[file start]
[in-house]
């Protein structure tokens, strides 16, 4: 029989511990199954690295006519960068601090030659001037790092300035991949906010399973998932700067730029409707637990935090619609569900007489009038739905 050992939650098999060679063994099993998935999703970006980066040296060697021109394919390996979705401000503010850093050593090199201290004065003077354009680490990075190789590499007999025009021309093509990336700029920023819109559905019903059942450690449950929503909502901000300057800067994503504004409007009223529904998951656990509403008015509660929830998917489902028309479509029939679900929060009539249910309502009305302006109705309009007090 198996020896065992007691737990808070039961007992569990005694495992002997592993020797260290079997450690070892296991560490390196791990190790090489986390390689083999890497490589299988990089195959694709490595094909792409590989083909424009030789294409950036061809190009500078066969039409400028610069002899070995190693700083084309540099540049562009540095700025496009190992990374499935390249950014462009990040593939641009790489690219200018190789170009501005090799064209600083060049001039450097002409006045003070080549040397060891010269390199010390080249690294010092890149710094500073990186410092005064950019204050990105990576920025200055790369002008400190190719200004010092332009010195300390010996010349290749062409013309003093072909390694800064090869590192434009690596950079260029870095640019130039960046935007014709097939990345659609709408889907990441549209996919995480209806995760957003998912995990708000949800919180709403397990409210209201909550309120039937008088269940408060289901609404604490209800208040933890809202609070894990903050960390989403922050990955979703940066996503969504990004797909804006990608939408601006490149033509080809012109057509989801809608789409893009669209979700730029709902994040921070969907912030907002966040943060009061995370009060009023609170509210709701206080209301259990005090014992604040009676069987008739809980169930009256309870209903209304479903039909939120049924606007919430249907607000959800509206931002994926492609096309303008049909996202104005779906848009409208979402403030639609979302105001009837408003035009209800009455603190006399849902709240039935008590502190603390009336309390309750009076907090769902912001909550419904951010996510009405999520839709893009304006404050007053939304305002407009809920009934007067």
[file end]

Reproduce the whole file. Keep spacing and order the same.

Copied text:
[in-house]
């Protein structure tokens, strides 16, 4: 029989511990199954690295006519960068601090030659001037790092300035991949906010399973998932700067730029409707637990935090619609569900007489009038739905 050992939650098999060679063994099993998935999703970006980066040296060697021109394919390996979705401000503010850093050593090199201290004065003077354009680490990075190789590499007999025009021309093509990336700029920023819109559905019903059942450690449950929503909502901000300057800067994503504004409007009223529904998951656990509403008015509660929830998917489902028309479509029939679900929060009539249910309502009305302006109705309009007090 198996020896065992007691737990808070039961007992569990005694495992002997592993020797260290079997450690070892296991560490390196791990190790090489986390390689083999890497490589299988990089195959694709490595094909792409590989083909424009030789294409950036061809190009500078066969039409400028610069002899070995190693700083084309540099540049562009540095700025496009190992990374499935390249950014462009990040593939641009790489690219200018190789170009501005090799064209600083060049001039450097002409006045003070080549040397060891010269390199010390080249690294010092890149710094500073990186410092005064950019204050990105990576920025200055790369002008400190190719200004010092332009010195300390010996010349290749062409013309003093072909390694800064090869590192434009690596950079260029870095640019130039960046935007014709097939990345659609709408889907990441549209996919995480209806995760957003998912995990708000949800919180709403397990409210209201909550309120039937008088269940408060289901609404604490209800208040933890809202609070894990903050960390989403922050990955979703940066996503969504990004797909804006990608939408601006490149033509080809012109057509989801809608789409893009669209979700730029709902994040921070969907912030907002966040943060009061995370009060009023609170509210709701206080209301259990005090014992604040009676069987008739809980169930009256309870209903209304479903039909939120049924606007919430249907607000959800509206931002994926492609096309303008049909996202104005779906848009409208979402403030639609979302105001009837408003035009209800009455603190006399849902709240039935008590502190603390009336309390309750009076907090769902912001909550419904951010996510009405999520839709893009304006404050007053939304305002407009809920009934007067």